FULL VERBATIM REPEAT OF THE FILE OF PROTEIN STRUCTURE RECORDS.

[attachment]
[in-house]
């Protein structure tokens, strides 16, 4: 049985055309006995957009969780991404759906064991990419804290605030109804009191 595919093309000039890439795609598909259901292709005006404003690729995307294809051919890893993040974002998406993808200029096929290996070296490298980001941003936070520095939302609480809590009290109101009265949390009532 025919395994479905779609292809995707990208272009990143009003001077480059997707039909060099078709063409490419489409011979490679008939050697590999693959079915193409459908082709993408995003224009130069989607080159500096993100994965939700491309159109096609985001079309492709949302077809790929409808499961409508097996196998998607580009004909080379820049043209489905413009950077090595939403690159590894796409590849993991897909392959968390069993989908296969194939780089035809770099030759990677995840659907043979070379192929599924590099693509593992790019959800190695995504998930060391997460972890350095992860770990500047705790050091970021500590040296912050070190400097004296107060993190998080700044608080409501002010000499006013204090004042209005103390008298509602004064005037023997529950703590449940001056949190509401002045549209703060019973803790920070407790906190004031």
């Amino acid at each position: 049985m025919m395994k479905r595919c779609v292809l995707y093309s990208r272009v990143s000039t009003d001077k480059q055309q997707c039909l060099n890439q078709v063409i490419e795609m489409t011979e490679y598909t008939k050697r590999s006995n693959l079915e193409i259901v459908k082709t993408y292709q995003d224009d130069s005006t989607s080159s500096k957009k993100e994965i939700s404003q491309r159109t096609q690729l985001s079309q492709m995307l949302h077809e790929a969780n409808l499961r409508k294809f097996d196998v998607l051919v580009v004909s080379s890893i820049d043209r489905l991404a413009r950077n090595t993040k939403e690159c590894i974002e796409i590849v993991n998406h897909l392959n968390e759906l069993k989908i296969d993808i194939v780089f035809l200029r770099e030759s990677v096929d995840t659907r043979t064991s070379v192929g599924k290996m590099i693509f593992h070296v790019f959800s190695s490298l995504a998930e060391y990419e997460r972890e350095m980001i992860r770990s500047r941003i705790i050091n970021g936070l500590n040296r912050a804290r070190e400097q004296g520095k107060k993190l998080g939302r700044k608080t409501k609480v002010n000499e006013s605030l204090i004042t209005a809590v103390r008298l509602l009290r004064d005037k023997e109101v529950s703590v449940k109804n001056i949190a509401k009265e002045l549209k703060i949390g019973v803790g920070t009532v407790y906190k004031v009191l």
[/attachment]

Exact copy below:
[in-house]
């Protein structure tokens, strides 16, 4: 049985055309006995957009969780991404759906064991990419804290605030109804009191 595919093309000039890439795609598909259901292709005006404003690729995307294809051919890893993040974002998406993808200029096929290996070296490298980001941003936070520095939302609480809590009290109101009265949390009532 025919395994479905779609292809995707990208272009990143009003001077480059997707039909060099078709063409490419489409011979490679008939050697590999693959079915193409459908082709993408995003224009130069989607080159500096993100994965939700491309159109096609985001079309492709949302077809790929409808499961409508097996196998998607580009004909080379820049043209489905413009950077090595939403690159590894796409590849993991897909392959968390069993989908296969194939780089035809770099030759990677995840659907043979070379192929599924590099693509593992790019959800190695995504998930060391997460972890350095992860770990500047705790050091970021500590040296912050070190400097004296107060993190998080700044608080409501002010000499006013204090004042209005103390008298509602004064005037023997529950703590449940001056949190509401002045549209703060019973803790920070407790906190004031």
């Amino acid at each position: 049985m025919m395994k479905r595919c779609v292809l995707y093309s990208r272009v990143s000039t009003d001077k480059q055309q997707c039909l060099n890439q078709v063409i490419e795609m489409t011979e490679y598909t008939k050697r590999s006995n693959l079915e193409i259901v459908k082709t993408y292709q995003d224009d130069s005006t989607s080159s500096k957009k993100e994965i939700s404003q491309r159109t096609q690729l985001s079309q492709m995307l949302h077809e790929a969780n409808l499961r409508k294809f097996d196998v998607l051919v580009v004909s080379s890893i820049d043209r489905l991404a413009r950077n090595t993040k939403e690159c590894i974002e796409i590849v993991n998406h897909l392959n968390e759906l069993k989908i296969d993808i194939v780089f035809l200029r770099e030759s990677v096929d995840t659907r043979t064991s070379v192929g599924k290996m590099i693509f593992h070296v790019f959800s190695s490298l995504a998930e060391y990419e997460r972890e350095m980001i992860r770990s500047r941003i705790i050091n970021g936070l500590n040296r912050a804290r070190e400097q004296g520095k107060k993190l998080g939302r700044k608080t409501k609480v002010n000499e006013s605030l204090i004042t209005a809590v103390r008298l509602l009290r004064d005037k023997e109101v529950s703590v449940k109804n001056i949190a509401k009265e002045l549209k703060i949390g019973v803790g920070t009532v407790y906190k004031v009191l």